These two issues – the expansion of ‘threats’ and the lack of state resources – is compounded by the ongoing recruitment crises in the RCMP, local law enforcement, and the military

Now, I’m sure that standards can be further lowered for recruitment and/or more enticements can be given to would-be recruits, but who would those recruits be? We know that White men are increasingly isolated from law enforcement and military roles – decades of anti-White and anti-male propaganda will do that. But what we see is that immigrant populations can be tapped into. And tapped into they have, as in 2022 the Department of National Defence stated that more than half of military applicants were permanent residents. (Granted, the recruitment levels are so low that the number of non-citizen applicants will be doubly low, but the point stands). The RCMP, also, has dipped its toe into the waters of international hiring by creating DICE, the Diverse and Inclusive Pre-Cadet Experience program, which allows immigrants to apply for the RCMP cadet initiative once they become permanent residents – bypassing the standard three-year wait requirement.

 

So, being policed by foreigners in our own country could very well be in the cards. 

Finally, I’d want to focus a little more on the statement that ‘law enforcement should continue to contribute to policy change’. While it is the case that law enforcement does inform certain policy changes, I cannot help but think that consultation will not likely include input from the communities the RCMP and law enforcement intend to govern and manage. The laws that will come into existence will target and execute, and there will be no pretense of ‘community engagement’. There certainly hasn’t been any such engagement with regards to Bill C-63. 

What am I getting at? 

Well, when policies are developed to deal with indigenous communities, for instance, the relevant indigenous communities contribute to the policy development and strategic planning of the programs. Even if the whole enterprise is symbolic, ceremonial, or a charade, policy makers and community stakeholders still go through the rigmarole of making things look like their communicative and mutually beneficial.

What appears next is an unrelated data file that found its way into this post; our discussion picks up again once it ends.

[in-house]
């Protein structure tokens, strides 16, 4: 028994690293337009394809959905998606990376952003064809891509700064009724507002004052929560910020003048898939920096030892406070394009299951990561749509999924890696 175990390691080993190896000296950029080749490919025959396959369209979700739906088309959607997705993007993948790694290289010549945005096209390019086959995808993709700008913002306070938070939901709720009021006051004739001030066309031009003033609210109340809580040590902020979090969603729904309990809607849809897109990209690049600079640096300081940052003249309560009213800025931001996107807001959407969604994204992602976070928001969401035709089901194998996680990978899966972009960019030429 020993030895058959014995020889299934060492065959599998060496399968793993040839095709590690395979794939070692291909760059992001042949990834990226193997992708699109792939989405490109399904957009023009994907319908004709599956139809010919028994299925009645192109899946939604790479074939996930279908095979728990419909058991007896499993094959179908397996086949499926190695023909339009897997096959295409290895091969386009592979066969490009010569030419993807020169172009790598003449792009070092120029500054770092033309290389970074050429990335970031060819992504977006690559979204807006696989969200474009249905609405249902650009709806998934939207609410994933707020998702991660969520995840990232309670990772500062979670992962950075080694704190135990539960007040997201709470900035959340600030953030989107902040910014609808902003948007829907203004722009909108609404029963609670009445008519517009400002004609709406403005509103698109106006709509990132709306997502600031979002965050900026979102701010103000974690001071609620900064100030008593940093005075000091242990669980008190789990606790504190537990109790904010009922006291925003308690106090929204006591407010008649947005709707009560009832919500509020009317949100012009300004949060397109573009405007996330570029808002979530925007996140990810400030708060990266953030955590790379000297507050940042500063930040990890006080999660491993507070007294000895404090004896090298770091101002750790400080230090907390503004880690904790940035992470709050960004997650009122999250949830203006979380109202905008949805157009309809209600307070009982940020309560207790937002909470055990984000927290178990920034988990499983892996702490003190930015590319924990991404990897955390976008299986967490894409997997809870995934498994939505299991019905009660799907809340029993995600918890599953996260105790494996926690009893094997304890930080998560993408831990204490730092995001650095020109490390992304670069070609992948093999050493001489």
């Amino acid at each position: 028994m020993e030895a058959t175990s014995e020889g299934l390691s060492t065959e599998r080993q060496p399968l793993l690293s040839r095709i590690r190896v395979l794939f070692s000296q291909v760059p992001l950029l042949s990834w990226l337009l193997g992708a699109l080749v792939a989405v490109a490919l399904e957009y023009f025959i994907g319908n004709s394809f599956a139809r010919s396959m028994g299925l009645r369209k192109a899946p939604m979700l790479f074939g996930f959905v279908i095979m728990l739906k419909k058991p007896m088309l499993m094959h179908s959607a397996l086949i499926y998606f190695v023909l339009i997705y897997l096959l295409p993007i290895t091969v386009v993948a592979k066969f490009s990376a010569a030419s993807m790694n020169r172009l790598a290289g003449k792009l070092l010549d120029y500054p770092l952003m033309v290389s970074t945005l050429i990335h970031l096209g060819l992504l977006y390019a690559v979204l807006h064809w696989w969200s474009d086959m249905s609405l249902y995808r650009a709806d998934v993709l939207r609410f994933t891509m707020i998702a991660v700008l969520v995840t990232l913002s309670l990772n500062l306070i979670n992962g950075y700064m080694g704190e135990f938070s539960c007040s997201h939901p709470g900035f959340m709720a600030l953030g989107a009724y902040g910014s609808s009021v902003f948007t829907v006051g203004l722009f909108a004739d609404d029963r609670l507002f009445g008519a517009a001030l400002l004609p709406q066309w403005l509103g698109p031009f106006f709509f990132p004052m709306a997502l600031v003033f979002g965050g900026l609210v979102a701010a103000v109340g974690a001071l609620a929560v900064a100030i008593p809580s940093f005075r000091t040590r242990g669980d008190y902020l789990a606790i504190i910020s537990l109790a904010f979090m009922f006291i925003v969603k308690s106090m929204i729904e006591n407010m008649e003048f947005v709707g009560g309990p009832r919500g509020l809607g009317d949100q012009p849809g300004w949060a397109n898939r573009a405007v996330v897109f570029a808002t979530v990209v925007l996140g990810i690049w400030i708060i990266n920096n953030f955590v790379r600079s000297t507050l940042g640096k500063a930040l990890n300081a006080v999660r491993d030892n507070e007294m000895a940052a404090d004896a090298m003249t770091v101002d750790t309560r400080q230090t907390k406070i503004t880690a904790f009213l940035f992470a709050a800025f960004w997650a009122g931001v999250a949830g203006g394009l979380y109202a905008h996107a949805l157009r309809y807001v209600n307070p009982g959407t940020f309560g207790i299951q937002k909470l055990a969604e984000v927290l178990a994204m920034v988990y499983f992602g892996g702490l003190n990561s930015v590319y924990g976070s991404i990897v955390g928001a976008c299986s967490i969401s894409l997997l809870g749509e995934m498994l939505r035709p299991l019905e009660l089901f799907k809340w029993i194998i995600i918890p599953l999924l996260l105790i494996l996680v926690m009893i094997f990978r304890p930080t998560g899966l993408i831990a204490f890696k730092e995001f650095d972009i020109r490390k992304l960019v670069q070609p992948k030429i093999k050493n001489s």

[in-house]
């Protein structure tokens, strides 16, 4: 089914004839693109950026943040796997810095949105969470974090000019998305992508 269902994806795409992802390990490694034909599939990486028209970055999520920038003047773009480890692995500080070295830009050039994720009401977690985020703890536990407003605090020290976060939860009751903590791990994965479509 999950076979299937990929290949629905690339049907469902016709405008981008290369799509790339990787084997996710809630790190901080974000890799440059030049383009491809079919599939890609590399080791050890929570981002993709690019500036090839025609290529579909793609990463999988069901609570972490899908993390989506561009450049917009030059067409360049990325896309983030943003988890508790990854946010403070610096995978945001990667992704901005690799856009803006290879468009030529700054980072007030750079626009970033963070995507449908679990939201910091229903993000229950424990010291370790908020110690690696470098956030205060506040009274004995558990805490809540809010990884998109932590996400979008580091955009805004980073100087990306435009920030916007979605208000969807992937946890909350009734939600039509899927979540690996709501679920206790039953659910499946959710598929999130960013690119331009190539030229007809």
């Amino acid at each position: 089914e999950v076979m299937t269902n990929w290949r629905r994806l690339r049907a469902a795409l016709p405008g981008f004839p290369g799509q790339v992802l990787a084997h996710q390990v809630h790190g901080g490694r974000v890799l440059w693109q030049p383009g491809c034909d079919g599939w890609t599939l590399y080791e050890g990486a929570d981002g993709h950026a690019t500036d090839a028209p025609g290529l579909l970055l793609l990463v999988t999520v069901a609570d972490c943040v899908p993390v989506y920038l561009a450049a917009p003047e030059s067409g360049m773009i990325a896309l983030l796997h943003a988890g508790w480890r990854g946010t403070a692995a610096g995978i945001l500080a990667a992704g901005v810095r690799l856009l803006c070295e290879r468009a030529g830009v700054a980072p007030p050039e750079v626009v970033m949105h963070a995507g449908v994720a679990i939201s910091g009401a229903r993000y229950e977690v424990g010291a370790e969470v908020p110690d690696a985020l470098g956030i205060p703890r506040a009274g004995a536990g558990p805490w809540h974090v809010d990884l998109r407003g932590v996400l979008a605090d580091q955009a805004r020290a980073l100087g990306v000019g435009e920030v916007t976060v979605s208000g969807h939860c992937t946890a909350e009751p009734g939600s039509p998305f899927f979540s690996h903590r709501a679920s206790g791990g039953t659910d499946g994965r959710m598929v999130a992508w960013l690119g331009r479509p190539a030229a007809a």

This will not happen with White people and our communities. Instead, we will have our managing class functionaries engaging in a conspiracy against the public: mass migration will continue apace; migrants will be sent to more and more communities that are unable to cope with the numbers, let alone accept them, tempers will flare, and, with luck, resistance will arise – though that resistance will be deemed criminal. 

We see foreshadowing in France, Ireland, England, America, and Australia among other nations. 

The report warns that Canadians may revolt once they figure out just how bad things are. 

While I don’t wish for blood, I cannot help but think that a sign of a revolt would be a good thing. At least there would be a moral fervour in the Canadian people that would fuel a disgust and disdain for what has been done to them and this country for the passed decade. 

I don’t think that a revolt is in the cards, though. The average Canadian is either a first or second generation foreigner, elderly, or given into resignation and doesn’t want to rock the boat. 

So what can be done? 

Increasingly, as things are getting worse, recent immigrants to Canada are reporting desires to return to their homelands – and more and more are actually leaving Canada. So, aside from engaging in all the usual political stuff – and perhaps some of that not-so-usual political stuff – we should be working on building strong local communities capable of waiting this out.  

This country was built by the hardy and unbroken, through rain or shine. They cleared the brush and now we must tend to the weeds.